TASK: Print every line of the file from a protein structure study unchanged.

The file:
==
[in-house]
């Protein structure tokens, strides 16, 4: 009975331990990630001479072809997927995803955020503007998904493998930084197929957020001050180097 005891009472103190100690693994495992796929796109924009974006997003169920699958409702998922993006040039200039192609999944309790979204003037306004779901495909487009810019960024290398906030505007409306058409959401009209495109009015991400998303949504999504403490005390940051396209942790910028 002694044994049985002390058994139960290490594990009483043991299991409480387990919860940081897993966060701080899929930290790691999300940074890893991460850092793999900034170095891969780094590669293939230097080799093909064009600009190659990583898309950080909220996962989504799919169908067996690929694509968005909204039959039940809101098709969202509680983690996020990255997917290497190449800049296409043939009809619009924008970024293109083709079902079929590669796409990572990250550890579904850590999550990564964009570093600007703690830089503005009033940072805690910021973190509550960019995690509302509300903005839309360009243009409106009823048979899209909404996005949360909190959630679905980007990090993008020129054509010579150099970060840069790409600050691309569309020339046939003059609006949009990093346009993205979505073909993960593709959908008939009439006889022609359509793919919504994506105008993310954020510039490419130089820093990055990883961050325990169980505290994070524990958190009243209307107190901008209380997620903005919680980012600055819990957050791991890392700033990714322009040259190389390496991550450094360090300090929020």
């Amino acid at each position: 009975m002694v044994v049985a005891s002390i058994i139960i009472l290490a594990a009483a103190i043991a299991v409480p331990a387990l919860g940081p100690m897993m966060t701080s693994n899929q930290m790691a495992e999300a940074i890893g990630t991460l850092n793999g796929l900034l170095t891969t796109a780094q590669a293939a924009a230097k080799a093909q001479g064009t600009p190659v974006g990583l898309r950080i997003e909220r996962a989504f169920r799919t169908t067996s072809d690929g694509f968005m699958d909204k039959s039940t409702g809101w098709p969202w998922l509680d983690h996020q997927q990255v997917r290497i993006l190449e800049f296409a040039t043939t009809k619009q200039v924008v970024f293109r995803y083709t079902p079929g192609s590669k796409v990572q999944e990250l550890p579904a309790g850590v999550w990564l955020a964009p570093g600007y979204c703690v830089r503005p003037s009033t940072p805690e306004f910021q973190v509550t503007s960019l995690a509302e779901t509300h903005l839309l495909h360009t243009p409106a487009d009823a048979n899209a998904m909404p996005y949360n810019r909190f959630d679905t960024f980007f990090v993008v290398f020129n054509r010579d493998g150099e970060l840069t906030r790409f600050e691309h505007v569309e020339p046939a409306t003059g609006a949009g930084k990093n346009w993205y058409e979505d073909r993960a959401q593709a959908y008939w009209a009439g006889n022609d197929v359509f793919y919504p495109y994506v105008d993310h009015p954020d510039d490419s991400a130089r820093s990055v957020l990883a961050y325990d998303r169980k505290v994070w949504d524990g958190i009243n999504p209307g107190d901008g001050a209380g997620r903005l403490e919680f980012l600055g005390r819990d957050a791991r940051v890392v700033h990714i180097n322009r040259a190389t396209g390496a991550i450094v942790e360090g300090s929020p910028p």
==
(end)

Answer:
[in-house]
């Protein structure tokens, strides 16, 4: 009975331990990630001479072809997927995803955020503007998904493998930084197929957020001050180097 005891009472103190100690693994495992796929796109924009974006997003169920699958409702998922993006040039200039192609999944309790979204003037306004779901495909487009810019960024290398906030505007409306058409959401009209495109009015991400998303949504999504403490005390940051396209942790910028 002694044994049985002390058994139960290490594990009483043991299991409480387990919860940081897993966060701080899929930290790691999300940074890893991460850092793999900034170095891969780094590669293939230097080799093909064009600009190659990583898309950080909220996962989504799919169908067996690929694509968005909204039959039940809101098709969202509680983690996020990255997917290497190449800049296409043939009809619009924008970024293109083709079902079929590669796409990572990250550890579904850590999550990564964009570093600007703690830089503005009033940072805690910021973190509550960019995690509302509300903005839309360009243009409106009823048979899209909404996005949360909190959630679905980007990090993008020129054509010579150099970060840069790409600050691309569309020339046939003059609006949009990093346009993205979505073909993960593709959908008939009439006889022609359509793919919504994506105008993310954020510039490419130089820093990055990883961050325990169980505290994070524990958190009243209307107190901008209380997620903005919680980012600055819990957050791991890392700033990714322009040259190389390496991550450094360090300090929020």
């Amino acid at each position: 009975m002694v044994v049985a005891s002390i058994i139960i009472l290490a594990a009483a103190i043991a299991v409480p331990a387990l919860g940081p100690m897993m966060t701080s693994n899929q930290m790691a495992e999300a940074i890893g990630t991460l850092n793999g796929l900034l170095t891969t796109a780094q590669a293939a924009a230097k080799a093909q001479g064009t600009p190659v974006g990583l898309r950080i997003e909220r996962a989504f169920r799919t169908t067996s072809d690929g694509f968005m699958d909204k039959s039940t409702g809101w098709p969202w998922l509680d983690h996020q997927q990255v997917r290497i993006l190449e800049f296409a040039t043939t009809k619009q200039v924008v970024f293109r995803y083709t079902p079929g192609s590669k796409v990572q999944e990250l550890p579904a309790g850590v999550w990564l955020a964009p570093g600007y979204c703690v830089r503005p003037s009033t940072p805690e306004f910021q973190v509550t503007s960019l995690a509302e779901t509300h903005l839309l495909h360009t243009p409106a487009d009823a048979n899209a998904m909404p996005y949360n810019r909190f959630d679905t960024f980007f990090v993008v290398f020129n054509r010579d493998g150099e970060l840069t906030r790409f600050e691309h505007v569309e020339p046939a409306t003059g609006a949009g930084k990093n346009w993205y058409e979505d073909r993960a959401q593709a959908y008939w009209a009439g006889n022609d197929v359509f793919y919504p495109y994506v105008d993310h009015p954020d510039d490419s991400a130089r820093s990055v957020l990883a961050y325990d998303r169980k505290v994070w949504d524990g958190i009243n999504p209307g107190d901008g001050a209380g997620r903005l403490e919680f980012l600055g005390r819990d957050a791991r940051v890392v700033h990714i180097n322009r040259a190389t396209g390496a991550i450094v942790e360090g300090s929020p910028p």